Barbados Prime Minister Mia Mottley is calling for further regional cooperation to deal with the effects of climate change as the region’s premier financial institution, the Caribbean Development Bank (CDB) says it is committed to helping eradicate poverty and other social ills in the region.
Addressing the CDB’s 50th Thanksgiving Service, Mottley, who is also the chairman of the 15-member regional integration movement, said that while the bank has made an indelible mark on the region, it needs now more than ever to be strategic in its work.
Mottley acknowledged also that the CDB had made great progress in the areas of education, health care, water and physical infrastructure, but added that the time had come for it to be strategic in its goals
“ I want to suggest that at this time when the climate crisis is doing its upmost best to create not citizens but refugees of Caribbean people that we have an obligation to do a few things now and well”.
“One, to help us as a Caribbean Community with labour and with the private sector to simply remain focus and stay the course until we can achieve larger elements of some progress towards food security. It is not beyond the capacity of out Caribbean people”.
She said that second initiative should be the need to deal equally “with the security of access to affordable water.
“Climate crisis is playing havoc with our ground water,” she said, adding that region also urgently needs to in its single domestic space a commitment to a minimum floor of social rights and for the regional population to benefit from renewable energy.
“I am comfortable and confident that within the walls of the Caribbean Development Bank, the Caribbean Community and our other regional institutions and our governments we have the capacity to come up with the financial instruments that can result in our populations, our people benefitting in real ways from the profits to be determined as a result of the exploitation of the sun, the water, the wind that can be used to power our nations as we fight the battles against the climate crisis,’ she said.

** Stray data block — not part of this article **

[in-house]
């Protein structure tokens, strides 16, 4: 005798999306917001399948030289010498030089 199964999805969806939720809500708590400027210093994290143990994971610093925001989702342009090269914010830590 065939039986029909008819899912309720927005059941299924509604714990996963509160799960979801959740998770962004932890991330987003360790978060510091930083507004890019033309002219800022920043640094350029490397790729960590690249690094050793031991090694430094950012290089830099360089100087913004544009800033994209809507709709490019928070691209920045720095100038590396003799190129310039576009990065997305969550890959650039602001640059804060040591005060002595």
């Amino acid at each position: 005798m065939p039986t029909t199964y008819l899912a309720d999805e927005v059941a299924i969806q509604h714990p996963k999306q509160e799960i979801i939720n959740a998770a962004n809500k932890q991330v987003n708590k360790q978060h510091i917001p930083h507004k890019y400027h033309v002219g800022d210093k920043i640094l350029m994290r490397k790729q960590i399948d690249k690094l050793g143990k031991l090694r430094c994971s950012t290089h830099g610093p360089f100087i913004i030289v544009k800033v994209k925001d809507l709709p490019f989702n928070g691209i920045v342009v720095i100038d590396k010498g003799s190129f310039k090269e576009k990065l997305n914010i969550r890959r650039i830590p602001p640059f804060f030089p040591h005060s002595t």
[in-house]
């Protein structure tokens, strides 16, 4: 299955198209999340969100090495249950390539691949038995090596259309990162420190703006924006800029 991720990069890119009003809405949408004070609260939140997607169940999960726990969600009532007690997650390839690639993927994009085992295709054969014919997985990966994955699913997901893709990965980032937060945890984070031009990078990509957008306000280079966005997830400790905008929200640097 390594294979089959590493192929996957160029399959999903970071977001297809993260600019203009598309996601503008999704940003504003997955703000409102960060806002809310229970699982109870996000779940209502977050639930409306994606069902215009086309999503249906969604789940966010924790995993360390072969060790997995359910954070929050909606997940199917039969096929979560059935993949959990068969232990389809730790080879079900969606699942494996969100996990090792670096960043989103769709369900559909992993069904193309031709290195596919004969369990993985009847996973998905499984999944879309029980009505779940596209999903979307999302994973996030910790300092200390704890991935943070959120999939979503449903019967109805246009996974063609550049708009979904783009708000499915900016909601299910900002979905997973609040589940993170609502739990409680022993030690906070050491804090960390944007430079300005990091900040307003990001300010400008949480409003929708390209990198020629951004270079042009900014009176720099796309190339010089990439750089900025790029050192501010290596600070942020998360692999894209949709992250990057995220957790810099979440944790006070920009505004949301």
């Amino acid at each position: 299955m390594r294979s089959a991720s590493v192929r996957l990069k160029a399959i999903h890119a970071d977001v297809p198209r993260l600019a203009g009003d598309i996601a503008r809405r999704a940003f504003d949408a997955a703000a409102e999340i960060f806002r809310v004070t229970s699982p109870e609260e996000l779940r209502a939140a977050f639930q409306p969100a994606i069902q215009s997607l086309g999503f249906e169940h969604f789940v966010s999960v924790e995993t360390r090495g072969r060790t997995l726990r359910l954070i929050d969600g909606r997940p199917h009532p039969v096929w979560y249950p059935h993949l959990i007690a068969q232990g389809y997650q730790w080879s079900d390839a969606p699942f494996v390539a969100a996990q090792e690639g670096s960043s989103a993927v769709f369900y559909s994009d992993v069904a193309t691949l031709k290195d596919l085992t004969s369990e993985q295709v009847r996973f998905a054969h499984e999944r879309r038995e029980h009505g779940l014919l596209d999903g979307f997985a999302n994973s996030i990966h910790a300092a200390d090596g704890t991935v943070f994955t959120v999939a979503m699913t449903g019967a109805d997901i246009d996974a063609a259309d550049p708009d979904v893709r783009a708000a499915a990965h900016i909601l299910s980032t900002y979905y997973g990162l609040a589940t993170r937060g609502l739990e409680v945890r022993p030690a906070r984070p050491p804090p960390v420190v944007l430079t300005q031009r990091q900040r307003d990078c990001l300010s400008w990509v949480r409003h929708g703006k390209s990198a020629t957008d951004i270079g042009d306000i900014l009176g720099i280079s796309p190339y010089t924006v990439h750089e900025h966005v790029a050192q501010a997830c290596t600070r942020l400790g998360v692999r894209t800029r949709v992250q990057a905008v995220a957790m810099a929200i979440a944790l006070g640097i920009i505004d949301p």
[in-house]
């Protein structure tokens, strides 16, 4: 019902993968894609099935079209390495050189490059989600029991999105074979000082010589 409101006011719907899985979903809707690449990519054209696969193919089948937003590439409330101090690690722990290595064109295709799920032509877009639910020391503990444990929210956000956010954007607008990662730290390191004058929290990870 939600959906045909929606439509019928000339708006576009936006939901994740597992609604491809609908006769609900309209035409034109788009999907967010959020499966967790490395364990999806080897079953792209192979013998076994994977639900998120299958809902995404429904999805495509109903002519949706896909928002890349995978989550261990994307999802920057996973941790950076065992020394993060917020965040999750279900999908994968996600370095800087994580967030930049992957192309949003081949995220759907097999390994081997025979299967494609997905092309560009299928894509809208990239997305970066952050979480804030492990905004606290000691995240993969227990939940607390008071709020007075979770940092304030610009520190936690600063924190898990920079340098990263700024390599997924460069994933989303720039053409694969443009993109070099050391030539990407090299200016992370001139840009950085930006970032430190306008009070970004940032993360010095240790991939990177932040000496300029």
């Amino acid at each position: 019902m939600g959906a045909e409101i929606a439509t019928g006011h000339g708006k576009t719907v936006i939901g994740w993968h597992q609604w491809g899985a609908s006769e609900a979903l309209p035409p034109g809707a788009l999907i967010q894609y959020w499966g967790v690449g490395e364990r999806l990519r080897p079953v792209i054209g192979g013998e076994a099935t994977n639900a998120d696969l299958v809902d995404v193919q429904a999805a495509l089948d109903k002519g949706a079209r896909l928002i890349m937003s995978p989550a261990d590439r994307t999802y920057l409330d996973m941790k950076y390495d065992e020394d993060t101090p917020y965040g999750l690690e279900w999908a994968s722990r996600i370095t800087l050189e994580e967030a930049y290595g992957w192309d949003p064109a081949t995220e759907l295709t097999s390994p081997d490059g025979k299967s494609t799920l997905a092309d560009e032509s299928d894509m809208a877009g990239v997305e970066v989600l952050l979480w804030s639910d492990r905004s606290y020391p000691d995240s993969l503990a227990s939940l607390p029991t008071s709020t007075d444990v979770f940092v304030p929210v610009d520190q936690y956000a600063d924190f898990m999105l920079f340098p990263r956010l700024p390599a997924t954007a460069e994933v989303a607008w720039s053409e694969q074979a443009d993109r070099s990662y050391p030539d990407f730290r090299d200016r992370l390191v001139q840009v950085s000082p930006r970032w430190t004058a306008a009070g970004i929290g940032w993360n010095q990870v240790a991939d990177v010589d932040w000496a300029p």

She said she was asking for this, because “we kill two birds with one stone. We meet the needs of our society playing its part to ensure that there is no increase in greenhouse gases, but we meet the expectations of those who fought for independence, those who gave us independence, those who built after independence to be able to allow us to make people who never thought that they would know what it is to be true and full citizens in their nation to so achieve rather than to be tenants in their land>
CDB President Dr. Warren Smith told the service that while the journey is not yet over, the CDB is committed to the sustainable goals of the region.
“Our Caribbean region continues to face immense pressures in realising our legitimate development aspirations. An uncomfortable truth is that approximately one in five persons in our region still live in poverty”.
He said even as the bank celebrates its 50th anniversary and is making plans to continue the celebrations of its achievements over the years “ we have not lost sight of the need to chart the path forward”.
He said last year, the board of directors approved the bank’s strategic plans for the period 2020-24 and that it “defines a new business model for CDB and provides a sound platform to keep our institution the center of the region’s social and economic transformation.
“I can assure you that we will be seeking to better support our region’s push to reduce poverty in a fair, inclusive and sustainable manner as we also close in one of the ambitions set out in the Agenda (Sustainable Development Goals) 2030 and its associated sustainable development goals,” he said.